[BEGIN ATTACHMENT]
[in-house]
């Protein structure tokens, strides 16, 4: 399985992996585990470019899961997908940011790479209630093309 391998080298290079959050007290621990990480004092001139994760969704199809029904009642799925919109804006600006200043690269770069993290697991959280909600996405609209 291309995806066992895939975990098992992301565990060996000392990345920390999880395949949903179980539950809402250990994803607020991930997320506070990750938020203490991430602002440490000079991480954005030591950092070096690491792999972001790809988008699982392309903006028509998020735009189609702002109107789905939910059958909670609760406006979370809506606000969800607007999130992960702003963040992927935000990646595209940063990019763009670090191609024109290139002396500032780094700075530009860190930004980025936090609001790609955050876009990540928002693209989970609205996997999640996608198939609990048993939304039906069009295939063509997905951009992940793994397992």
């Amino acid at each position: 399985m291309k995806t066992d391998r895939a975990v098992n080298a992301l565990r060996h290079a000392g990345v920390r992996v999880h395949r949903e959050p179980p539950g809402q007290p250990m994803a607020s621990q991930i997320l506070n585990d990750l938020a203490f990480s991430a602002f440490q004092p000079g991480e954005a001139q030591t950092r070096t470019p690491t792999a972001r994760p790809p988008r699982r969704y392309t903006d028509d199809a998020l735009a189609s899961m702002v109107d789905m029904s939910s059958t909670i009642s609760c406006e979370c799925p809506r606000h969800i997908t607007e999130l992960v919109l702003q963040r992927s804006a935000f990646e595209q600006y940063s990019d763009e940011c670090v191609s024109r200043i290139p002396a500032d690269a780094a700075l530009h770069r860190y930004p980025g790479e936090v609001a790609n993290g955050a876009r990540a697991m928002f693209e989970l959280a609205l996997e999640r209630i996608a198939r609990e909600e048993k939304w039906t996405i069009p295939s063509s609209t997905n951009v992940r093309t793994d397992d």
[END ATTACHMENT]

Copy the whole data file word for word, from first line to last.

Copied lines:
[in-house]
């Protein structure tokens, strides 16, 4: 399985992996585990470019899961997908940011790479209630093309 391998080298290079959050007290621990990480004092001139994760969704199809029904009642799925919109804006600006200043690269770069993290697991959280909600996405609209 291309995806066992895939975990098992992301565990060996000392990345920390999880395949949903179980539950809402250990994803607020991930997320506070990750938020203490991430602002440490000079991480954005030591950092070096690491792999972001790809988008699982392309903006028509998020735009189609702002109107789905939910059958909670609760406006979370809506606000969800607007999130992960702003963040992927935000990646595209940063990019763009670090191609024109290139002396500032780094700075530009860190930004980025936090609001790609955050876009990540928002693209989970609205996997999640996608198939609990048993939304039906069009295939063509997905951009992940793994397992």
């Amino acid at each position: 399985m291309k995806t066992d391998r895939a975990v098992n080298a992301l565990r060996h290079a000392g990345v920390r992996v999880h395949r949903e959050p179980p539950g809402q007290p250990m994803a607020s621990q991930i997320l506070n585990d990750l938020a203490f990480s991430a602002f440490q004092p000079g991480e954005a001139q030591t950092r070096t470019p690491t792999a972001r994760p790809p988008r699982r969704y392309t903006d028509d199809a998020l735009a189609s899961m702002v109107d789905m029904s939910s059958t909670i009642s609760c406006e979370c799925p809506r606000h969800i997908t607007e999130l992960v919109l702003q963040r992927s804006a935000f990646e595209q600006y940063s990019d763009e940011c670090v191609s024109r200043i290139p002396a500032d690269a780094a700075l530009h770069r860190y930004p980025g790479e936090v609001a790609n993290g955050a876009r990540a697991m928002f693209e989970l959280a609205l996997e999640r209630i996608a198939r609990e909600e048993k939304w039906t996405i069009p295939s063509s609209t997905n951009v992940r093309t793994d397992d």